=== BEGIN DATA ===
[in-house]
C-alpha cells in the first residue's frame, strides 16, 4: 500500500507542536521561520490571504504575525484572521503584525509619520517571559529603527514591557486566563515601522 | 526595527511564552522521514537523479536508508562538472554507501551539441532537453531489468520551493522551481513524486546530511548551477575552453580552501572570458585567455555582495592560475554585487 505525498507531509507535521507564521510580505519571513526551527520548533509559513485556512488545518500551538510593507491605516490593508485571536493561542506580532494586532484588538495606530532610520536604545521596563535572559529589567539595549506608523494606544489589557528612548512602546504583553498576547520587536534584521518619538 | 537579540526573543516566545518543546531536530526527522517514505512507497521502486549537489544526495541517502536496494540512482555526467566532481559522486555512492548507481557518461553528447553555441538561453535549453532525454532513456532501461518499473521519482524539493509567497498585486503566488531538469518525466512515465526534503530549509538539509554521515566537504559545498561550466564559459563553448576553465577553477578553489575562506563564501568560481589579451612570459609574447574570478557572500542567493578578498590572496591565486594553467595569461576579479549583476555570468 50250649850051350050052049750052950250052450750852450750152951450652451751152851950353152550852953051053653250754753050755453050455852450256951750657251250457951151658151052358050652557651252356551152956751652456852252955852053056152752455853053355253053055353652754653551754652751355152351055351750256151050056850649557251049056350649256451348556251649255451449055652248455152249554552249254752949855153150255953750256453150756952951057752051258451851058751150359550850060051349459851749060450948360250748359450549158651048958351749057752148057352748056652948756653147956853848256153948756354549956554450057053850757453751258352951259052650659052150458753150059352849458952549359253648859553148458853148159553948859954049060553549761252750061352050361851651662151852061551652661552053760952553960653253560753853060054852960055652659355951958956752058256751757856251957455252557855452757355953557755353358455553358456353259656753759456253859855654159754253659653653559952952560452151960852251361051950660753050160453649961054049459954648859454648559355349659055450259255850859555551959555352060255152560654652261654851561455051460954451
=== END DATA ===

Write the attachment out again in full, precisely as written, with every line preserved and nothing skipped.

[in-house]
C-alpha cells in the first residue's frame, strides 16, 4: 500500500507542536521561520490571504504575525484572521503584525509619520517571559529603527514591557486566563515601522 | 526595527511564552522521514537523479536508508562538472554507501551539441532537453531489468520551493522551481513524486546530511548551477575552453580552501572570458585567455555582495592560475554585487 505525498507531509507535521507564521510580505519571513526551527520548533509559513485556512488545518500551538510593507491605516490593508485571536493561542506580532494586532484588538495606530532610520536604545521596563535572559529589567539595549506608523494606544489589557528612548512602546504583553498576547520587536534584521518619538 | 537579540526573543516566545518543546531536530526527522517514505512507497521502486549537489544526495541517502536496494540512482555526467566532481559522486555512492548507481557518461553528447553555441538561453535549453532525454532513456532501461518499473521519482524539493509567497498585486503566488531538469518525466512515465526534503530549509538539509554521515566537504559545498561550466564559459563553448576553465577553477578553489575562506563564501568560481589579451612570459609574447574570478557572500542567493578578498590572496591565486594553467595569461576579479549583476555570468 50250649850051350050052049750052950250052450750852450750152951450652451751152851950353152550852953051053653250754753050755453050455852450256951750657251250457951151658151052358050652557651252356551152956751652456852252955852053056152752455853053355253053055353652754653551754652751355152351055351750256151050056850649557251049056350649256451348556251649255451449055652248455152249554552249254752949855153150255953750256453150756952951057752051258451851058751150359550850060051349459851749060450948360250748359450549158651048958351749057752148057352748056652948756653147956853848256153948756354549956554450057053850757453751258352951259052650659052150458753150059352849458952549359253648859553148458853148159553948859954049060553549761252750061352050361851651662151852061551652661552053760952553960653253560753853060054852960055652659355951958956752058256751757856251957455252557855452757355953557755353358455553358456353259656753759456253859855654159754253659653653559952952560452151960852251361051950660753050160453649961054049459954648859454648559355349659055450259255850859555551959555352060255152560654652261654851561455051460954451